NYC mayoral longshots dropping big cash to revive struggling campaigns

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New York City’s mayoral longshots are dropping hundreds of thousands of dollars on television and radio ads in an effort to build name recognition and revive their struggling campaigns.

Between January and March of this year, the campaign of banker Ray McGuire has pumped $786,552 into radio and television spots, according to internal buying data obtained by The Post. The same data showed former Obama Housing and Urban Development Secretary Shaun Donovan spent $355,372 on his commercials.

Meanwhile, the leaders of the race — Andrew Yang, Eric Adams, Scott Stringer and Maya Wiley — haven’t made any moves into television and radio.

Polling from PIX-TV/NewsNation/Emerson College last week showed Donovan and McGuire hanging on by a thread, netting 4% and 3% support respectively. The window is closing for lower-tier candidates to break through before the June 22 Democratic primary. Loree Sutton, a former city commissioner of veterans affairs dropped out Wednesday after the same poll showed her at zero. Seventeen percent of those polled remain undecided.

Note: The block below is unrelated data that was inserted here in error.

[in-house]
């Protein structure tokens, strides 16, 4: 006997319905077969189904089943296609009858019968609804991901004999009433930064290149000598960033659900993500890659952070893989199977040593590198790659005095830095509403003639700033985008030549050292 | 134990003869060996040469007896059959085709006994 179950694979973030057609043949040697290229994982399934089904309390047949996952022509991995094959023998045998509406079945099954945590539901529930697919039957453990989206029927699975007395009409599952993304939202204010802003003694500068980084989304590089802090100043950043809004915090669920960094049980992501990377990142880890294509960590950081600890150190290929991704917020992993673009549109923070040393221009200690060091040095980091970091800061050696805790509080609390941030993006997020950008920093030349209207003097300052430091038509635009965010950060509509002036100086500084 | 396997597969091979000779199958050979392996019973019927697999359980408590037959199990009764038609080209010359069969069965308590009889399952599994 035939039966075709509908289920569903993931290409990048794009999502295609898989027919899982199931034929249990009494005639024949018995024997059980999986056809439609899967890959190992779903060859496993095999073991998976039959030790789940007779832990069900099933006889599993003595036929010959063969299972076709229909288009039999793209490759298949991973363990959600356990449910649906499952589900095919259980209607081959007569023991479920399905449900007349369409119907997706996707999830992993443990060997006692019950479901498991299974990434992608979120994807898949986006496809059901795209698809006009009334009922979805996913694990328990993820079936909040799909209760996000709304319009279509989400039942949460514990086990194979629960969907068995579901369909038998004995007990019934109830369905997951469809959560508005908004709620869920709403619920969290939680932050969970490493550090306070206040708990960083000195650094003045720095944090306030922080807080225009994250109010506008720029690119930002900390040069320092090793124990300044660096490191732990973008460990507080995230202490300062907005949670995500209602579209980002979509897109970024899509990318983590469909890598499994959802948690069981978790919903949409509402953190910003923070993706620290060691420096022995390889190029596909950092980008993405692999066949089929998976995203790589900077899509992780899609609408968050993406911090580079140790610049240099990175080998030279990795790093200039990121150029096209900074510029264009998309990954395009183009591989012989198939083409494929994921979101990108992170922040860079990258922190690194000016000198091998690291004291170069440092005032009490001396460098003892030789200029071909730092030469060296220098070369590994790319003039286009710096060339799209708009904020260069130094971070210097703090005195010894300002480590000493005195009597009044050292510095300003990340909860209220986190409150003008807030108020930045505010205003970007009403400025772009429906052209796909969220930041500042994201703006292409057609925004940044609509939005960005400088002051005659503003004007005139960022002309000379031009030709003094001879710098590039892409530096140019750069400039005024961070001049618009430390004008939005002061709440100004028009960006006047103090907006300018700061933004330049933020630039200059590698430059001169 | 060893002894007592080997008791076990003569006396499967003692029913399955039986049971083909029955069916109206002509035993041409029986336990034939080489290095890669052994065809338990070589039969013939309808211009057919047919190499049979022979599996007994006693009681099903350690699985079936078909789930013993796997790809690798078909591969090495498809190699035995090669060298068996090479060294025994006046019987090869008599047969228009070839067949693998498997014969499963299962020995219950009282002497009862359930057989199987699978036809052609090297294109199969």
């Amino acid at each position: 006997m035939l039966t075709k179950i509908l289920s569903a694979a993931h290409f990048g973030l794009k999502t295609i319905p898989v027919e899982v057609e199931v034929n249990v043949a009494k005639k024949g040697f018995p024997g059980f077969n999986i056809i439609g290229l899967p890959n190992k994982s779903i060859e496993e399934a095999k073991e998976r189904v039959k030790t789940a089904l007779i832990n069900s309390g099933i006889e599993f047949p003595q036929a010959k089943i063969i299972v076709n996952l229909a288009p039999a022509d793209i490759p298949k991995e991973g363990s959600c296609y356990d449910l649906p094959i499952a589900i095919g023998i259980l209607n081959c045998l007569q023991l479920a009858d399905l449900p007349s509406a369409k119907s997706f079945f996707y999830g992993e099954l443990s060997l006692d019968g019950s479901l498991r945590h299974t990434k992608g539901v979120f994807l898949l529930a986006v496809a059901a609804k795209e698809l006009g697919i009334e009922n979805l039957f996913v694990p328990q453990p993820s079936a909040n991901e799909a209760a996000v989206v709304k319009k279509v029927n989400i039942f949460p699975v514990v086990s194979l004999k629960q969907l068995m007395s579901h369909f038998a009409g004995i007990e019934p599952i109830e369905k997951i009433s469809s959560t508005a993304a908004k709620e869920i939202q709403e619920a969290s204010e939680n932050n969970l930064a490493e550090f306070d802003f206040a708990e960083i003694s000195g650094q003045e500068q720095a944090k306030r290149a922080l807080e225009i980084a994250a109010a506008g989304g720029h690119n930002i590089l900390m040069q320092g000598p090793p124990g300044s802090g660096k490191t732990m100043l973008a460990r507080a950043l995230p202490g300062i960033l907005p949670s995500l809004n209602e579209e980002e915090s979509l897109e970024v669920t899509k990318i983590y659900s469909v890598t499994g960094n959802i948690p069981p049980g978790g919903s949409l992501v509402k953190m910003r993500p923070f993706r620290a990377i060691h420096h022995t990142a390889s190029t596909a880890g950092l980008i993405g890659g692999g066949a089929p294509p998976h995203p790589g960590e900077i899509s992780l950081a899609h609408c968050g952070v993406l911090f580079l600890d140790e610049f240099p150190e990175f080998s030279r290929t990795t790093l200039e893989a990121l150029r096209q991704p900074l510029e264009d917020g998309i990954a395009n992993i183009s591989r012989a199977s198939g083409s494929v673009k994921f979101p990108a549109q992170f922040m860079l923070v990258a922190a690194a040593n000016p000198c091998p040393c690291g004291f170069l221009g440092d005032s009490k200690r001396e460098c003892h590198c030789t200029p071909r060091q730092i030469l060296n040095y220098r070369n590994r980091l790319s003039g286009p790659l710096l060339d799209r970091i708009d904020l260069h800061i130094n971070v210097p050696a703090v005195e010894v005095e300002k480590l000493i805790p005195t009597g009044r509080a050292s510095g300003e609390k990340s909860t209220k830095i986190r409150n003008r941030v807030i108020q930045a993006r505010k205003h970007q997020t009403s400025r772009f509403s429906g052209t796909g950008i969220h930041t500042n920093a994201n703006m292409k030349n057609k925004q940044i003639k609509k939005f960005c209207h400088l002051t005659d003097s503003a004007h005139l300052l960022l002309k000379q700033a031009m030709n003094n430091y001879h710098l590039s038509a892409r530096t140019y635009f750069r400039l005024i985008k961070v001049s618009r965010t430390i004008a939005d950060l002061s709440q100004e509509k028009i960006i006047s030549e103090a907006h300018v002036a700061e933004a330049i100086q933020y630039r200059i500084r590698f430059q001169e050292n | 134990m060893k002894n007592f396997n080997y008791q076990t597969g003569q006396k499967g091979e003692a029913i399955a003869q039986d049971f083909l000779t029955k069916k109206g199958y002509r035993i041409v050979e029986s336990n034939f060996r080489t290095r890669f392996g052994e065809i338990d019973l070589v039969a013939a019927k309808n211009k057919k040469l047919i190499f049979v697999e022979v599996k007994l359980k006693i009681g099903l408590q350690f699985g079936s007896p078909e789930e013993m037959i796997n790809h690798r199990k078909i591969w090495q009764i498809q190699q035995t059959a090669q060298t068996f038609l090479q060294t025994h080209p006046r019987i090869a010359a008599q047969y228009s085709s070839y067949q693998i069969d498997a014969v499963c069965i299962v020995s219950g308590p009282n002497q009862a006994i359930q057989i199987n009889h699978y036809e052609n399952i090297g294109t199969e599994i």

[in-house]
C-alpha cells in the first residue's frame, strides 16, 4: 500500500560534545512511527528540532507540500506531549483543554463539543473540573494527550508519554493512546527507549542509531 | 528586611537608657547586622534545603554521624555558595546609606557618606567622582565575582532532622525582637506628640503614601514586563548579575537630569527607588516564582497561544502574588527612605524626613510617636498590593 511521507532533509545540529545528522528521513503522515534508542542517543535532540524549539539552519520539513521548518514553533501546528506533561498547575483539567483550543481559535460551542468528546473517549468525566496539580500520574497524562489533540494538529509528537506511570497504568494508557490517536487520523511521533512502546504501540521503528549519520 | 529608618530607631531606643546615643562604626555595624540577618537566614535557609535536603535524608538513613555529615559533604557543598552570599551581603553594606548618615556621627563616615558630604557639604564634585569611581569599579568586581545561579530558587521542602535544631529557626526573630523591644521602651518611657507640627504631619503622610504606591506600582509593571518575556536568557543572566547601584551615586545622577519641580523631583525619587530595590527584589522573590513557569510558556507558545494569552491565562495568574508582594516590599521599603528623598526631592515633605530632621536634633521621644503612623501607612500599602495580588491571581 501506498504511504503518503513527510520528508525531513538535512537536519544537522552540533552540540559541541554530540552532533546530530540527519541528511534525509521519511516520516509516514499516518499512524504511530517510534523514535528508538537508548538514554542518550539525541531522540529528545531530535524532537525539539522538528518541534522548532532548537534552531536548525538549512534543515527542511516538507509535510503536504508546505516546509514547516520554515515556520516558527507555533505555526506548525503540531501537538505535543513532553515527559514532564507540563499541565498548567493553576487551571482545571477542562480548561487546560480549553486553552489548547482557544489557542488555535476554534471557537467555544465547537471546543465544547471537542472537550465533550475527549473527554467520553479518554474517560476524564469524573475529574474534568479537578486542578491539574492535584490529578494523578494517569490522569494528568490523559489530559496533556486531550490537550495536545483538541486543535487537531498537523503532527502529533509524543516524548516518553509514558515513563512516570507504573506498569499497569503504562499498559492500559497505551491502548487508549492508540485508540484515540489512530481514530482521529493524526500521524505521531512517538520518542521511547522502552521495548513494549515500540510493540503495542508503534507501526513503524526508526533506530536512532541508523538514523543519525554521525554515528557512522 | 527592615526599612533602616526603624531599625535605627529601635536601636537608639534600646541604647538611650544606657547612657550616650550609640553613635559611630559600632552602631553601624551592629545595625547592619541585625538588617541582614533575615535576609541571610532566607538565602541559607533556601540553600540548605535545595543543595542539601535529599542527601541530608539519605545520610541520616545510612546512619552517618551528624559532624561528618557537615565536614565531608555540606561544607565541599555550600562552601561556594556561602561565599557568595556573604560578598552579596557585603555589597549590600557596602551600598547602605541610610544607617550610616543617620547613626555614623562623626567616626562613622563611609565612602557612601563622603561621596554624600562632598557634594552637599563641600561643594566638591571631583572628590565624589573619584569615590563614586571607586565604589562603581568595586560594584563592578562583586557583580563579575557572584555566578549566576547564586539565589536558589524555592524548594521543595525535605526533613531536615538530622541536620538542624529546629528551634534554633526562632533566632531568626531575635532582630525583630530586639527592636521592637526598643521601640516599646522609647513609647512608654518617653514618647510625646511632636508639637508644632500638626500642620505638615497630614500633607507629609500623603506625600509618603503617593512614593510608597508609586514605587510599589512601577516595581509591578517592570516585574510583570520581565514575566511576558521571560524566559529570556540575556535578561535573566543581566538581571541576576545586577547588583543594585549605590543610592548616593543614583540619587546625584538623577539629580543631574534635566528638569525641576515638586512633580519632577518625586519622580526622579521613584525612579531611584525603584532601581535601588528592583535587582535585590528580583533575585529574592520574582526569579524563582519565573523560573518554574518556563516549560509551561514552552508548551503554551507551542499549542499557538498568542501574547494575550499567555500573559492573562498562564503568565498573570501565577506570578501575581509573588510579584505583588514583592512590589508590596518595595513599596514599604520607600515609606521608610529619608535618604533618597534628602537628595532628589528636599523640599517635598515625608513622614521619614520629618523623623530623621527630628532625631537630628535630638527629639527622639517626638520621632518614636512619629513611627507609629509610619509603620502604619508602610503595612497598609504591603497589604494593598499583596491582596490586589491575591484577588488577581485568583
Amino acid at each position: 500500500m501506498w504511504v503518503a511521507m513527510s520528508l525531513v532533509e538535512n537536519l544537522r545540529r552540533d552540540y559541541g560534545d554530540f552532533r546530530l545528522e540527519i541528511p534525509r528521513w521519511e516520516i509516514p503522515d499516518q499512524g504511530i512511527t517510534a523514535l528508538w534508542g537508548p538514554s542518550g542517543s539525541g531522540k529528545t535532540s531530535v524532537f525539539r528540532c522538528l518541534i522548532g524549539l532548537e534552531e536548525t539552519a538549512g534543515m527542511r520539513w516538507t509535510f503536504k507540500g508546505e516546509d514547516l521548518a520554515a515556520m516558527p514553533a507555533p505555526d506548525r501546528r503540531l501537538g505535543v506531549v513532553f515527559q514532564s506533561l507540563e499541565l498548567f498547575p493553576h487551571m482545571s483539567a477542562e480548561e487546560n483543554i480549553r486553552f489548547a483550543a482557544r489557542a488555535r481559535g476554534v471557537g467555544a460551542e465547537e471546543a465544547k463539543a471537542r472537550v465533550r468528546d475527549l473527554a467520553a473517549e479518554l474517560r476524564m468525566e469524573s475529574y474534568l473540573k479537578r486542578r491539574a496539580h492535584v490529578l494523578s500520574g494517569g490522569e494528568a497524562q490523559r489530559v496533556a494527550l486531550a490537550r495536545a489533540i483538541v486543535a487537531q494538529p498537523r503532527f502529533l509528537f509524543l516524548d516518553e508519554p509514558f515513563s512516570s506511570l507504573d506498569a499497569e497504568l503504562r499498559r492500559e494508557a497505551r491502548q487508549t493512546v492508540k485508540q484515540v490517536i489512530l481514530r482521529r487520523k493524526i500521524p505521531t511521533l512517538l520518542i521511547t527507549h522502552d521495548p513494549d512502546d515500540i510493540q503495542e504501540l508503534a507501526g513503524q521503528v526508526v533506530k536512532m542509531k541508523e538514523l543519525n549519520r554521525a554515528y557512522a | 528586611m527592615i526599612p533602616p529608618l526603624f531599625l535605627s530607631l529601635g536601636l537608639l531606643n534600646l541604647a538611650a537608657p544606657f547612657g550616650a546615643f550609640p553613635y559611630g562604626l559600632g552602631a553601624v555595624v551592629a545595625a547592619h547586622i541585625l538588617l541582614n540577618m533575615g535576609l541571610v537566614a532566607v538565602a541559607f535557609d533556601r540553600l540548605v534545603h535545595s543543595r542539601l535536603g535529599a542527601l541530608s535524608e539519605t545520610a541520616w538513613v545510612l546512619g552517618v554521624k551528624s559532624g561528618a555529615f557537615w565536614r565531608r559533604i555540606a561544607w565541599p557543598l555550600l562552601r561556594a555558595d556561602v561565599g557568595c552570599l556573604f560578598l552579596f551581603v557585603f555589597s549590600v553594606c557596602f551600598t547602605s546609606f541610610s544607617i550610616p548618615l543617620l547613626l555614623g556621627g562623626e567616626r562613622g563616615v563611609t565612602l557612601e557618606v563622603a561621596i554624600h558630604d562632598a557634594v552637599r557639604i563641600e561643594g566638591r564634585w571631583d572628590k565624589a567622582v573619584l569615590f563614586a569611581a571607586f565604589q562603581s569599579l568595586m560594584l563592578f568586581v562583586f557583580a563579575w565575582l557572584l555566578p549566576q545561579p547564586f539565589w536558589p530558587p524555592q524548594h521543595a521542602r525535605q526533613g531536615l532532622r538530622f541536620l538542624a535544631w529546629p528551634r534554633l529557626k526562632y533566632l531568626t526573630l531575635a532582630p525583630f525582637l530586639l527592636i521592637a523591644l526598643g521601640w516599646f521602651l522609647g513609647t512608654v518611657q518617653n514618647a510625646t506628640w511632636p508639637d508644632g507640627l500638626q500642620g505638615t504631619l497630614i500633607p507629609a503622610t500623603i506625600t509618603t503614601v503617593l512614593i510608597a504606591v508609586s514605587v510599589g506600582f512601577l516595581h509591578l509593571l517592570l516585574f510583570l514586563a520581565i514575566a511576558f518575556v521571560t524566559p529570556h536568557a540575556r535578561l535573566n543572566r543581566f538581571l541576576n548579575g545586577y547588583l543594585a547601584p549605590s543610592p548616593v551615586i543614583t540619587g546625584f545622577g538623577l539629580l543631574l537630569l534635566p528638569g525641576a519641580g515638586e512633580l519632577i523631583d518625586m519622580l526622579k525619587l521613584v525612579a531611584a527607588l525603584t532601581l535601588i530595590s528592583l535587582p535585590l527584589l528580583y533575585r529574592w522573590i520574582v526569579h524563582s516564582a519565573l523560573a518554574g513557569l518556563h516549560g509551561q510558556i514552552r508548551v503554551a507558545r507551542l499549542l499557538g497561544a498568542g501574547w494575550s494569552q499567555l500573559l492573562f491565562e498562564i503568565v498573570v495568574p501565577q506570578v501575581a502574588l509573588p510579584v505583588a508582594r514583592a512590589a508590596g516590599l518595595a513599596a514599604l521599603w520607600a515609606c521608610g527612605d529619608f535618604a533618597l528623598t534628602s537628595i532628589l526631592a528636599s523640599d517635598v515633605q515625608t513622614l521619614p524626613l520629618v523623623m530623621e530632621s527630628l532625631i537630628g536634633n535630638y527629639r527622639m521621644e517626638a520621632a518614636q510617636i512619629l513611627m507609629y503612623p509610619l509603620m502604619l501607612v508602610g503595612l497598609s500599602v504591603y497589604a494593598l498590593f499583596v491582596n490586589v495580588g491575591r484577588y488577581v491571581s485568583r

“Traditionally you want to hold most of your media money — TV, radio, social and whatever — until closer to the election,” Christine Quinn, former city council speaker who ran in the 2013 Democratic mayoral primary, told The Post. “But if you are a relatively unknown candidate that theory doesn’t hold and often you’ll spend money early to pump up your name recognition.”

One senior staffer at a leading campaign dismissed the purchases as acts of “desperation”

“They both expected to be rising high and they’re both in the tank. Both of them think they’re masters of the universe, but the polling shows they’re the only ones who think that,” the source said.

Mayoral campaigns which accept taxpayer-financed matching funds are limited in what they can spend. In the 2021 mayoral election primary, it’s $7,286,000. Donovan officially qualified for matching funds this week. McGuire is eschewing public matches.

“McGuire is playing the Bloomberg model, but he’s no Mike Bloomberg,” veteran Democratic consultant Hank Sheinkopf told The Post.

In their most recent round of fundraising, McGuire and Donovan took in $2.5 million and $620,000 respectively. Brooklyn Borough President Eric Adams raised $750,000.

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